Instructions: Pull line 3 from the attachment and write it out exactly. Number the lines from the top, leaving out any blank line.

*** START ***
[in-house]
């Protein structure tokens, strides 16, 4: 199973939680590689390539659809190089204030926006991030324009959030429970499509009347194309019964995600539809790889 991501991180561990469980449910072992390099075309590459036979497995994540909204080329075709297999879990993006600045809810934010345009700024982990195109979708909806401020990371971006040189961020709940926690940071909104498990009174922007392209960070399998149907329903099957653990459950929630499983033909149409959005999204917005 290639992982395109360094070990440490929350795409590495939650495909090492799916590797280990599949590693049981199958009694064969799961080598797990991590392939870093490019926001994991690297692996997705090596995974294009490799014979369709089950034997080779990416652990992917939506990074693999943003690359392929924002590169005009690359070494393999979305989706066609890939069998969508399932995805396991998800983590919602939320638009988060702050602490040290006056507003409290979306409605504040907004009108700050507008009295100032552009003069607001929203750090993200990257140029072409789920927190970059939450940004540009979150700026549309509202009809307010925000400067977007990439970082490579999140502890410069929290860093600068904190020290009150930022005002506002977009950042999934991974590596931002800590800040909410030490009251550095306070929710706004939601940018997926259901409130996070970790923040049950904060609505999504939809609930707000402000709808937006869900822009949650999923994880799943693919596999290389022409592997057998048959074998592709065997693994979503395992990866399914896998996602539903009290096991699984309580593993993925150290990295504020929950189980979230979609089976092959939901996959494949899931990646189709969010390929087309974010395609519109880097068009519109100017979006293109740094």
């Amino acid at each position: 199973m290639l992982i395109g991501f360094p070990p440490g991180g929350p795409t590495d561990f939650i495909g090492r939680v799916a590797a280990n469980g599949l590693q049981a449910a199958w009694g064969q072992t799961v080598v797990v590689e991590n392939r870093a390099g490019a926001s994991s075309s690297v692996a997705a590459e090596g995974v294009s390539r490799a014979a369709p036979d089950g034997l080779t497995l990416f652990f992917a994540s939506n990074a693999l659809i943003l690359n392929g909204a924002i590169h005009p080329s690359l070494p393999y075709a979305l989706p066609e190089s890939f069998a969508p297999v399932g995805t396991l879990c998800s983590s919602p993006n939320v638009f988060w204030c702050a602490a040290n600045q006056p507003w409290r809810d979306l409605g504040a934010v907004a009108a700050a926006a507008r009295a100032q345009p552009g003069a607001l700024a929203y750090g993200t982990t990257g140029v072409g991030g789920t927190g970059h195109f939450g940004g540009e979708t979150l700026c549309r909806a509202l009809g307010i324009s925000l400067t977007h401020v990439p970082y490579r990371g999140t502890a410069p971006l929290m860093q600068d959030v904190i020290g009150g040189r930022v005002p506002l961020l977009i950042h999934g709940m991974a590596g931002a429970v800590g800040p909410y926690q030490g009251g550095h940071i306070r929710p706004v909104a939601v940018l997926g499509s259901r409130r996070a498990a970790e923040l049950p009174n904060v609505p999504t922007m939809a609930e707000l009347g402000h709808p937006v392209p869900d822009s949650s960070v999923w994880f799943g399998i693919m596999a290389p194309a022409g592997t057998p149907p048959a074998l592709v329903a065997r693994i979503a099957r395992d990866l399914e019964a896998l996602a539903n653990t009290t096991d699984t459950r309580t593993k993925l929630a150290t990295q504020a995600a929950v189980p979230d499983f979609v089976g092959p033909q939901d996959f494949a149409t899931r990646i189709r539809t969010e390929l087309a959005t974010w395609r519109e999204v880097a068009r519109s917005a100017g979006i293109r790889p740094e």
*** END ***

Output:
């Amino acid at each position: 199973m290639l992982i395109g991501f360094p070990p440490g991180g929350p795409t590495d561990f939650i495909g090492r939680v799916a590797a280990n469980g599949l590693q049981a449910a199958w009694g064969q072992t799961v080598v797990v590689e991590n392939r870093a390099g490019a926001s994991s075309s690297v692996a997705a590459e090596g995974v294009s390539r490799a014979a369709p036979d089950g034997l080779t497995l990416f652990f992917a994540s939506n990074a693999l659809i943003l690359n392929g909204a924002i590169h005009p080329s690359l070494p393999y075709a979305l989706p066609e190089s890939f069998a969508p297999v399932g995805t396991l879990c998800s983590s919602p993006n939320v638009f988060w204030c702050a602490a040290n600045q006056p507003w409290r809810d979306l409605g504040a934010v907004a009108a700050a926006a507008r009295a100032q345009p552009g003069a607001l700024a929203y750090g993200t982990t990257g140029v072409g991030g789920t927190g970059h195109f939450g940004g540009e979708t979150l700026c549309r909806a509202l009809g307010i324009s925000l400067t977007h401020v990439p970082y490579r990371g999140t502890a410069p971006l929290m860093q600068d959030v904190i020290g009150g040189r930022v005002p506002l961020l977009i950042h999934g709940m991974a590596g931002a429970v800590g800040p909410y926690q030490g009251g550095h940071i306070r929710p706004v909104a939601v940018l997926g499509s259901r409130r996070a498990a970790e923040l049950p009174n904060v609505p999504t922007m939809a609930e707000l009347g402000h709808p937006v392209p869900d822009s949650s960070v999923w994880f799943g399998i693919m596999a290389p194309a022409g592997t057998p149907p048959a074998l592709v329903a065997r693994i979503a099957r395992d990866l399914e019964a896998l996602a539903n653990t009290t096991d699984t459950r309580t593993k993925l929630a150290t990295q504020a995600a929950v189980p979230d499983f979609v089976g092959p033909q939901d996959f494949a149409t899931r990646i189709r539809t969010e390929l087309a959005t974010w395609r519109e999204v880097a068009r519109s917005a100017g979006i293109r790889p740094e």